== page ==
Inogen (NASDAQ:INGN) is continuing to convert patients with lung disease from bulky oxygen tanks that need to be refilled every two weeks to its lightweight, portable oxygen concentrator (POC) that continuously extracts oxygen from the air in the atmosphere and can be carried over the shoulder.
“With POCs, patients can breathe easy while maintaining their freedom and independence,” Alison Bauerlein, a co-founder and CFO, says in an interview with BioTuesdays.com. “Baby boomers do not expect to have limitations placed on their lifestyle.”
In addition, Ms. Bauerlein points out that studies have shown that using oxygen 24/7 along with ambulation, can double survival and result in 60% fewer hospital days. “A one-day hospital visit can cost more than one year of oxygen therapy,” she notes.
Inogen, the leader in POCs, which address oxygen patients who are ambulatory, saw its rental patient population increase to about 30,000 at end of the first quarter of 2015, reflecting growth of 30% over the first quarter of 2014.
Adjusted EBITDA in the latest quarter was $6.4-million, up 46.7%, on revenue of $33.8-million, up 42.8%, from the first quarter in 2014.
Ms. Bauerlein says first quarter results reflect strong demand for POCs, especially in the company’s U.S. and international business-to-business sales channels, where revenue jumped 70.7% and 88.9%, respectively.
The company’s main POCs are the Inogen One G3 and Inogen One G2. The G3 weighs 4.8 pounds with a single battery or 5.8 pounds with a double battery, with up to nine hours of battery run time.
The G3’s oxygen capacity is suitable for 70% to 80% of the patient population and together, both products can cover 95% of ambulatory patients on oxygen therapy. The devices are FAA approved and suitable for overnight use.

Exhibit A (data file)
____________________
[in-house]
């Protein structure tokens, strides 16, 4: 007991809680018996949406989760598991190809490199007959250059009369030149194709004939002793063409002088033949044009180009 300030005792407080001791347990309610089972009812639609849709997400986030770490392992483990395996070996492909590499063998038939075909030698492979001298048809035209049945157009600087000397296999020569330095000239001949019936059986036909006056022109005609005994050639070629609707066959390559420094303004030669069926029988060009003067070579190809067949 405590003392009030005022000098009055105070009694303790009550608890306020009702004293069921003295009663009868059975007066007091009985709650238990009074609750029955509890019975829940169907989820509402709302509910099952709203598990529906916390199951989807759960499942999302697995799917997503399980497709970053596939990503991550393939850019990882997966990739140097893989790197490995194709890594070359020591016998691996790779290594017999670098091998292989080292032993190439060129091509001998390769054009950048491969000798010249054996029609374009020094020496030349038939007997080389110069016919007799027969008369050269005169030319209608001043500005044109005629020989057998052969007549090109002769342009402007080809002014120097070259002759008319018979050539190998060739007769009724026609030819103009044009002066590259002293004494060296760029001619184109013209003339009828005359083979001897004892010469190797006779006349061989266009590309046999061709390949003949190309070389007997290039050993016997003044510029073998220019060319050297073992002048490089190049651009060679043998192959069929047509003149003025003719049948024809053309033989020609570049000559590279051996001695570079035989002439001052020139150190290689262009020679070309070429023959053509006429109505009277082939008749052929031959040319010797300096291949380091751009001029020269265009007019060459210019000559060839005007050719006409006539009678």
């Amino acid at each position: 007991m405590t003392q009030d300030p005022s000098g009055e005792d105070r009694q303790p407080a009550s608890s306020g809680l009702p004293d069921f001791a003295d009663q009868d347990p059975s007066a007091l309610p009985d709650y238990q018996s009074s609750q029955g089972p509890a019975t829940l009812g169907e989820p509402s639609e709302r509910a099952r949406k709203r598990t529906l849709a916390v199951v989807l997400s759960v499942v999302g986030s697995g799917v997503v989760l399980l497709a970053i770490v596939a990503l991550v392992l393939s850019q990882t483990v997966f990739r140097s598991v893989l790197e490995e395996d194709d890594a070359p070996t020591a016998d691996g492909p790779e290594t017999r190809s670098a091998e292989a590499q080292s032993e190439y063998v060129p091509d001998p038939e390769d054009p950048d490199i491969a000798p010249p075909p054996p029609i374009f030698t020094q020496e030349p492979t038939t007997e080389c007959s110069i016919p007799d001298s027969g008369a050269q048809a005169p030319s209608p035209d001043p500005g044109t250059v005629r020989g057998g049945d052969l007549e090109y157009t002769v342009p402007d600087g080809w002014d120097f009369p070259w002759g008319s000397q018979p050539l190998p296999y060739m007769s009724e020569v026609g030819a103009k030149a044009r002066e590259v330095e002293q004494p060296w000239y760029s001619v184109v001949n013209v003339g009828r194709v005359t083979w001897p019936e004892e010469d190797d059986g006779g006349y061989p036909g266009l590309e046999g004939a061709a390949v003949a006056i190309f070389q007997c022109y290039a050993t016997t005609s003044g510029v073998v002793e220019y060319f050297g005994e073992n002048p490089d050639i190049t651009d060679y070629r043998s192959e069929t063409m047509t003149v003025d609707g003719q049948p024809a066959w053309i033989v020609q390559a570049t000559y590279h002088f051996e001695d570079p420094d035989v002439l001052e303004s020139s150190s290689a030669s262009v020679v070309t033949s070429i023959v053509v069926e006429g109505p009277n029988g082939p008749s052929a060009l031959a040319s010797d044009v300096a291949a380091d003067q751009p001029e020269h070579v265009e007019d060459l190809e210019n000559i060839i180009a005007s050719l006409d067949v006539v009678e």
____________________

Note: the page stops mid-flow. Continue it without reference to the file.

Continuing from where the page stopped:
There are approximately 4.5 million oxygen patients worldwide, of which 2.5 million to three million are in the U.S., representing a domestic market opportunity of $3-billion to $4-billion a year.
Inogen figures the oxygen patient population will grow an estimated 7% to 10% a year between 2013 and 2019, fueled by an increasing emphasis on earlier diagnosis of respiratory disease.
“An estimated 50% of chronic obstructive pulmonary disease patients are currently undiagnosed and a portion of those patients will eventually need oxygen therapy,” Ms. Bauerlein predicts.
She says POCs have penetrated only about 6% of the U.S. long-term oxygen therapy market, but are the fastest growing segment in the industry. “There is a huge potential for us to convert the market to POCs from oxygen tanks.”
Last October, Inogen launched its first stationary oxygen concentrator, the Inogen At Home, to target non-ambulatory or stationary patients, which represent 35% of the oxygen therapy market.
Ms. Bauerlein says the company plans to launch the Inogen One G4 in the first half of 2016, which “aligns with our strategy to stay at the forefront of patient preference.” The Inogen One G4 will be smaller, lighter and less expensive to manufacture, she adds.
The company also plans to upgrade its Inogen One G3 POC by the end of this year to increase its oxygen flow rate to service more patients.
Inogen has provided revenue guidance of $133-million to $137-million for 2015, with adjusted EBITDA of $27-million to $30-million. Adjusted EBITDA in 2014 was $24-million on revenue of $112.5-million.
Ms. Bauerlein says the company has multiple avenues to drive future growth, including expansion of its direct-to-consumer network, increasing B2B distribution domestically and internationally, growth in physician referrals, new private payer contracts, in addition to new products.
Inogen has 129 inside sales reps to handle its direct-to-consumer network, five B2B sales reps and12 outside sales reps to drive direct physician referrals. The company distributes its products in the U.S. and 44 countries. Earlier this year, it launched its first private label product in the U.S. to drive B2B business.
“Our strategy is working because we have direct access to the end user and our direct-to-consumer model enables continued innovation,” she adds.